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25.1: Object Oriented Programming

  • Page ID
    10551
  • Discussion

    "In procedural programming, the programmer constructs procedures (or functions, as they are called in C++). The procedures are collections of programming statements that perform a specific task. The procedures each contain their own variables and commonly share variables with other procedures. Procedural programming is centered on the procedure or function." For decades (1950s to through the 1980s) most programming was taught as procedural programming. Coupled with the imposition of using standardized control structures in the late 1960s, we have what is typically called modular structured programming.

    Another, equally valid approach to programming is object-oriented programming or OOP. It was introduced in the mid 1980s and was widely accepted as a programming approach by the early 1990s. The first languages to introduce OOP to the masses were C++ and Java. Shortly after their introduction, there were American National Standards Institute (ANSI) standards established for those languages. Today, C++ and Java are widely used.

    "The primary differences between the two approaches is their use of data. In a procedural program, the design centers around the rules or procedures for processing the data. The procedures, implemented as functions in C++, are the focus of the design. The data objects are passed to the functions as parameters. The key question is how the functions will transform the data they receive for either storage or further processing. Procedural programming has been the mainstay of computer science since its beginning and is still heavily used today.

    In an object-oriented program, abbreviated OOP, the design centers around objects that contain (encapsulate) the data and the necessary functions to process the data. In OOP, the objects own the functions that process the data."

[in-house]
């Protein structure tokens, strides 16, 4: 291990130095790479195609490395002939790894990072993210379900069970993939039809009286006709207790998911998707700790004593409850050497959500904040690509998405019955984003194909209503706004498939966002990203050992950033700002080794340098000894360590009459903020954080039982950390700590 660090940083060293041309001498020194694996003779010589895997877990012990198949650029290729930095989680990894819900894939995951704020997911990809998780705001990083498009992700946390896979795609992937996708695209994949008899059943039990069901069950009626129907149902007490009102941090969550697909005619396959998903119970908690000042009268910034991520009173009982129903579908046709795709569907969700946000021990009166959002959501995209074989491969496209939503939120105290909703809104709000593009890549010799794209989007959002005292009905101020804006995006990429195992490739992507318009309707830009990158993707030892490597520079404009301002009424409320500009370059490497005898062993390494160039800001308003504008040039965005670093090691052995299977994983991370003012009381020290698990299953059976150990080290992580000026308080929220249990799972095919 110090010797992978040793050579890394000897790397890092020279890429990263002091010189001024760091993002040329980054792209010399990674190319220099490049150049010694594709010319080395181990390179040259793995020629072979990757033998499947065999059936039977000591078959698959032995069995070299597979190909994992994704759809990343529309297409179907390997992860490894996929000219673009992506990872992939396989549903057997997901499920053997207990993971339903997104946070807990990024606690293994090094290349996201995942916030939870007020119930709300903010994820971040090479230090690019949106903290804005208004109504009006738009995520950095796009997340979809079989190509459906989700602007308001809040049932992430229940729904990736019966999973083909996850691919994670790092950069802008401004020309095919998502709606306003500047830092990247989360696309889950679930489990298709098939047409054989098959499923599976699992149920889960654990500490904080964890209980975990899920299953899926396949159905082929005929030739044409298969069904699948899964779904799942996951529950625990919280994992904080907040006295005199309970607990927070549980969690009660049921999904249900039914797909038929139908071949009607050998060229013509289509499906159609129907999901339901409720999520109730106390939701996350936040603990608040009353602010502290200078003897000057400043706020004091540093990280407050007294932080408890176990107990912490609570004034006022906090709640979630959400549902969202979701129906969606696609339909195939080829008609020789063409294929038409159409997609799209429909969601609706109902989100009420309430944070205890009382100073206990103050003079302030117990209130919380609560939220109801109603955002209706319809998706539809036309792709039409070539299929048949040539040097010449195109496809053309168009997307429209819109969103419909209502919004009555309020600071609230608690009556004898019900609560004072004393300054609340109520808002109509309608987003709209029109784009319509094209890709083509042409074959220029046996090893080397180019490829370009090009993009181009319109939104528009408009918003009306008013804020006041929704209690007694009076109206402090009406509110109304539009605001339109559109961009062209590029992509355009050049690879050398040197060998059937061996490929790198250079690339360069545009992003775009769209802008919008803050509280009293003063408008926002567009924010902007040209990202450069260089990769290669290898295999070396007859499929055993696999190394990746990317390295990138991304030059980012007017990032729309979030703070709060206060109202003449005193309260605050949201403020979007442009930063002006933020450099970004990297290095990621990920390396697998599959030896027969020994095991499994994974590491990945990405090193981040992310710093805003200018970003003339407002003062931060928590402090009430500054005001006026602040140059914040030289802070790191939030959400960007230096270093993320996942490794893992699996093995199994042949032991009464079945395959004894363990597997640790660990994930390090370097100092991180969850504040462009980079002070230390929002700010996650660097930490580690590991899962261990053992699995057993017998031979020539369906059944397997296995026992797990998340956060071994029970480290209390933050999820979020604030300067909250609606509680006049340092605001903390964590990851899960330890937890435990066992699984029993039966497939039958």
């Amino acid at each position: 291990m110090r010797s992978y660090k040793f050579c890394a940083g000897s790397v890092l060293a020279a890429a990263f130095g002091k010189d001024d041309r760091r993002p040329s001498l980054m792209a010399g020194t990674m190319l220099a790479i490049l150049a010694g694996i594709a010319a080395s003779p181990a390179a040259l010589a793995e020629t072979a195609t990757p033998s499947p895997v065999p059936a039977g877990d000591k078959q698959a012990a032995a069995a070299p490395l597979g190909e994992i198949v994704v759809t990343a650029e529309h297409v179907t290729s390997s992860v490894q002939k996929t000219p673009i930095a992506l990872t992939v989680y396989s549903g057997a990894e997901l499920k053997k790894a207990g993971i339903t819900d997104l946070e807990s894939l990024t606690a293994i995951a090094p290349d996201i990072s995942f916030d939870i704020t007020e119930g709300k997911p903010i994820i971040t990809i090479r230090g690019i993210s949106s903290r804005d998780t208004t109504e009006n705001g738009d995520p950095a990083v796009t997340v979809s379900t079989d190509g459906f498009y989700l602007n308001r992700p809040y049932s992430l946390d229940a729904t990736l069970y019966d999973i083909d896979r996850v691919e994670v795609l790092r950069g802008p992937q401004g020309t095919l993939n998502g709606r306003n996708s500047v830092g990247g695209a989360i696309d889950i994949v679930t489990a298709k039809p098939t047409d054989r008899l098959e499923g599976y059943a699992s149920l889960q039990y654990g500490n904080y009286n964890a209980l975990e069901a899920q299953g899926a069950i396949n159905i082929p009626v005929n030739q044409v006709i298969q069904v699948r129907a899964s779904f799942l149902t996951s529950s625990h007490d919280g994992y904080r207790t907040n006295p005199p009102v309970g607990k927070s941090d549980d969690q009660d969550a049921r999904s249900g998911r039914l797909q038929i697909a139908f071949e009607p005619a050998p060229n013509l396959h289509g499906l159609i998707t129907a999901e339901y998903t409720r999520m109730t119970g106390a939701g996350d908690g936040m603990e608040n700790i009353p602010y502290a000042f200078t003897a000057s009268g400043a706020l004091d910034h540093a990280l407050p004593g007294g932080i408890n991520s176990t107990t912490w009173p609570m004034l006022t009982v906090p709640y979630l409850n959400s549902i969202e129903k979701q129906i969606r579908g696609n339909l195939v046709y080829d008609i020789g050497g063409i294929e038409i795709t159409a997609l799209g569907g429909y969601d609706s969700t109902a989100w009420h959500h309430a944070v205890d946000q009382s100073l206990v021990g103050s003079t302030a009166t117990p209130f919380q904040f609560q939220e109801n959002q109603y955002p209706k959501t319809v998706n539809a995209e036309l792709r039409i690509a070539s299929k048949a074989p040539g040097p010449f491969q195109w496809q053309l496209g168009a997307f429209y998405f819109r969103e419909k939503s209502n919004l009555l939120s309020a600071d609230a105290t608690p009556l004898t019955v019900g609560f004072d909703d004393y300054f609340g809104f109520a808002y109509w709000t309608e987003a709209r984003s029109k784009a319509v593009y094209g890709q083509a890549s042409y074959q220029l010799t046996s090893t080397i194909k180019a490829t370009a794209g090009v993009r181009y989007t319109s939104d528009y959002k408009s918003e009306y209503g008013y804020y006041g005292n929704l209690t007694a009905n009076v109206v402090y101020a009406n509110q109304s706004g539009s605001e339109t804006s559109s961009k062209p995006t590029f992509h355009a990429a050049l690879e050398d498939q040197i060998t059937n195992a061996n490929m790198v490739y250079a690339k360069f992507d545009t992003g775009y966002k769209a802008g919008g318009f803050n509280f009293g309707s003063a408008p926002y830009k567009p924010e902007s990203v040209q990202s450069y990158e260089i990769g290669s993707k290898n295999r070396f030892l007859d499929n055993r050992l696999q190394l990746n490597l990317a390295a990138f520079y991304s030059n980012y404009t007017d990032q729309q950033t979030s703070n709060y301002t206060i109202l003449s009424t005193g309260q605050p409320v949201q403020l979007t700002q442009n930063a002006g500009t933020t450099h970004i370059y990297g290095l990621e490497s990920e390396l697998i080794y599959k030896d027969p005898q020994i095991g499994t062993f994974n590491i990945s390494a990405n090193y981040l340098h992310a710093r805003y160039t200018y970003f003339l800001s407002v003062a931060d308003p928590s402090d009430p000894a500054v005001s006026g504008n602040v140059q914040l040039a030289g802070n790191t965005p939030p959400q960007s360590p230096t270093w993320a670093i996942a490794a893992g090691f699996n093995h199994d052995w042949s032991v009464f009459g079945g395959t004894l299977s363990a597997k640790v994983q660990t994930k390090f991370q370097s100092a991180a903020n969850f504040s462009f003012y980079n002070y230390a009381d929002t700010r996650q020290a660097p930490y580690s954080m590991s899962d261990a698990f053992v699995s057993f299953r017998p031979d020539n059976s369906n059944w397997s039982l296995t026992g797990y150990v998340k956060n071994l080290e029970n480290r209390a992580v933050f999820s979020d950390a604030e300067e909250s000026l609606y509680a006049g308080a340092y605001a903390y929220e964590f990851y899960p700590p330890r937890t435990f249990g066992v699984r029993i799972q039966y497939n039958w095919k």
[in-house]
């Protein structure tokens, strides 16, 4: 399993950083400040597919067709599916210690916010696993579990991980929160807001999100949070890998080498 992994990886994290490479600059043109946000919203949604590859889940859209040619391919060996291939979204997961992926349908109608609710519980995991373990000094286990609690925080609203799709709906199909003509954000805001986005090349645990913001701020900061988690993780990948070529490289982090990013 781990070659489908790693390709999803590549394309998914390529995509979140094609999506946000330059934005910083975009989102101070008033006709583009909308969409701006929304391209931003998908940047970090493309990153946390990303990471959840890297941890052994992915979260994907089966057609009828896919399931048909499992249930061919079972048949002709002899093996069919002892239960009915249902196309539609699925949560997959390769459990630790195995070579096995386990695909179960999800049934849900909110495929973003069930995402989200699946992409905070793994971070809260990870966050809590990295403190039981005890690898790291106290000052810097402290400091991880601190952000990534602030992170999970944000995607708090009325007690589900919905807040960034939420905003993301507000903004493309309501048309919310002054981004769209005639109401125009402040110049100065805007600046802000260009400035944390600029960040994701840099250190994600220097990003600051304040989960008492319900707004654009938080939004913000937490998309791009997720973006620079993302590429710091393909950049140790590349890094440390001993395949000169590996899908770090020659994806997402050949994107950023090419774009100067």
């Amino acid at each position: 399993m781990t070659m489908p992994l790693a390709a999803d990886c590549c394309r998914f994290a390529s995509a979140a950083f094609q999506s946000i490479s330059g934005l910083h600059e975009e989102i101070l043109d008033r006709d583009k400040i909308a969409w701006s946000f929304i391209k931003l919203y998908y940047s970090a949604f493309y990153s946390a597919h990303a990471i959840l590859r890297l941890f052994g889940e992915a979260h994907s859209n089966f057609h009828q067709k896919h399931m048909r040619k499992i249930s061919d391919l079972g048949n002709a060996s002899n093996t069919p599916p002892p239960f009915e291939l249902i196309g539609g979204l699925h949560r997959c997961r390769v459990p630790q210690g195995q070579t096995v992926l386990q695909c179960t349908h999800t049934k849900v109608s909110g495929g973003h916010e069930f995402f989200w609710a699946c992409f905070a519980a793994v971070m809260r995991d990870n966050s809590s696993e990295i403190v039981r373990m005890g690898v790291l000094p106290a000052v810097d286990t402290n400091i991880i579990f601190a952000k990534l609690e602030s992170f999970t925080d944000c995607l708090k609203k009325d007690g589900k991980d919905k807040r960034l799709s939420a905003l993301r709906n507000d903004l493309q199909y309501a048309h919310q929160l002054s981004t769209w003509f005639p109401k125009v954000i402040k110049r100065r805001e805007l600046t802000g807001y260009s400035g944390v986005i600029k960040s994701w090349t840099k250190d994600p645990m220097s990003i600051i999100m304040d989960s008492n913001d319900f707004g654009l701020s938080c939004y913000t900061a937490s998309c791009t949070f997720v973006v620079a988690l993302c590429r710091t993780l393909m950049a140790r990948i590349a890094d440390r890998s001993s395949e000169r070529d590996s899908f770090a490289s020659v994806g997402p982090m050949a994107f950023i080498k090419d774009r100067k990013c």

"Object-oriented programming … is centered on the object. An object is a programming element that contains data and the procedures that operate on the data. The objects contain, within themselves, both the information and the ability to manipulate the information."

    To help complicate the picture, the C++ programming language can be used (and is used) to write either a procedural program (modular structured program) or an object-oriented program. Some items used by those writing procedural programs in C++ are in fact objects. Examples include:

    1. Standard input and output items of: cout and cin; example: cout.setf(ios::fixed)
    2. Strings; calculating the length with: identifier_name.length()
    3. File input/output; example: inData.open(filespec, ios::in)

    Objects are implemented with a "class" data type; which is a complex or derived data type. Implementation details will not be presented in the module.

    Transition

    Many students will learn modular structured programming before learning object-oriented programming. The common way of teaching programming fundamentals is to cover them or divide them into three courses, usually covered in this order:

    Modular structured

    Object-oriented

    Data structures

    The following items learned in modular structured programming flow into the learning of object-oriented programming:

    The standard and complex data types are the same

    The operators are the same, thus data manipulation is the same

    The control structures are the same

    Concepts of documentation and making code readable are the same

    The use of test data to verify logical thinking and program results is similar

    Definitions

    Procedural Programming
    Aka modular structured programming
    Object Oriented
    A programming approach that encapsulates data with functions.

    Footnotes

    Tony Gaddis, Judy Walters and Godfrey Muganda, Starting Out with C++ Early Objects Sixth Edition(United States of America: Pearson – Addison Wesley, 2008) 22.

    Behrouz A. Forouzan and Richard F. Gilberg, Computer Science A Structured Approach using C++ Second Edition (United States of America: Thompson – Brooks/Cole, 2004) 156.

    Tony Gaddis, Judy Walters and Godfrey Muganda, Starting Out with C++ Early Objects Sixth Edition(United States of America: Pearson – Addison Wesley, 2008) 22.